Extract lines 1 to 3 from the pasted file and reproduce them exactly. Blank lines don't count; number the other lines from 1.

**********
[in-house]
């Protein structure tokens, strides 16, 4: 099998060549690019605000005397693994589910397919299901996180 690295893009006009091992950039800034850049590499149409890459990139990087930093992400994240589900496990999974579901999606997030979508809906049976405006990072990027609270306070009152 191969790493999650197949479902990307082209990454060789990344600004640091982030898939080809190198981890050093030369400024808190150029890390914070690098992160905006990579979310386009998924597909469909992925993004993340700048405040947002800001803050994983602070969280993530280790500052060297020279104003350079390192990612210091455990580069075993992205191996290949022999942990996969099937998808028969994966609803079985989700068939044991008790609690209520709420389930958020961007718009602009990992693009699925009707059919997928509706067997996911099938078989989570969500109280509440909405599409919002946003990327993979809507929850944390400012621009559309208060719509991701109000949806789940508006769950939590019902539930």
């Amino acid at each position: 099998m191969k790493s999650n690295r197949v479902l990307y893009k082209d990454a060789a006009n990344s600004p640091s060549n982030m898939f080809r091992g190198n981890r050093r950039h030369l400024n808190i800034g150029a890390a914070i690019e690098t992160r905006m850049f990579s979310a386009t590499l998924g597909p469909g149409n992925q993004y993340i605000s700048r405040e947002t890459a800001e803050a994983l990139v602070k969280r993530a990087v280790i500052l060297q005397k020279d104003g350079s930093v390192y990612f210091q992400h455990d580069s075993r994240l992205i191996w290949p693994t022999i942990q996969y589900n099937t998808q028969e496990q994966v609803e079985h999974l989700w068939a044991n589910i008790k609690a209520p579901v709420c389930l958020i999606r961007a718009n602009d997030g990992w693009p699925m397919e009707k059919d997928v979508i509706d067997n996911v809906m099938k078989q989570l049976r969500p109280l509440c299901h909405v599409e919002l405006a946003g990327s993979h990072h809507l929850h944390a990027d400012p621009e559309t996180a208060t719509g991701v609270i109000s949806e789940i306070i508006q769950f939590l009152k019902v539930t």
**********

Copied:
[in-house]
């Protein structure tokens, strides 16, 4: 099998060549690019605000005397693994589910397919299901996180 690295893009006009091992950039800034850049590499149409890459990139990087930093992400994240589900496990999974579901999606997030979508809906049976405006990072990027609270306070009152 191969790493999650197949479902990307082209990454060789990344600004640091982030898939080809190198981890050093030369400024808190150029890390914070690098992160905006990579979310386009998924597909469909992925993004993340700048405040947002800001803050994983602070969280993530280790500052060297020279104003350079390192990612210091455990580069075993992205191996290949022999942990996969099937998808028969994966609803079985989700068939044991008790609690209520709420389930958020961007718009602009990992693009699925009707059919997928509706067997996911099938078989989570969500109280509440909405599409919002946003990327993979809507929850944390400012621009559309208060719509991701109000949806789940508006769950939590019902539930």
């Amino acid at each position: 099998m191969k790493s999650n690295r197949v479902l990307y893009k082209d990454a060789a006009n990344s600004p640091s060549n982030m898939f080809r091992g190198n981890r050093r950039h030369l400024n808190i800034g150029a890390a914070i690019e690098t992160r905006m850049f990579s979310a386009t590499l998924g597909p469909g149409n992925q993004y993340i605000s700048r405040e947002t890459a800001e803050a994983l990139v602070k969280r993530a990087v280790i500052l060297q005397k020279d104003g350079s930093v390192y990612f210091q992400h455990d580069s075993r994240l992205i191996w290949p693994t022999i942990q996969y589900n099937t998808q028969e496990q994966v609803e079985h999974l989700w068939a044991n589910i008790k609690a209520p579901v709420c389930l958020i999606r961007a718009n602009d997030g990992w693009p699925m397919e009707k059919d997928v979508i509706d067997n996911v809906m099938k078989q989570l049976r969500p109280l509440c299901h909405v599409e919002l405006a946003g990327s993979h990072h809507l929850h944390a990027d400012p621009e559309t996180a208060t719509g991701v609270i109000s949806e789940i306070i508006q769950f939590l009152k019902v539930t």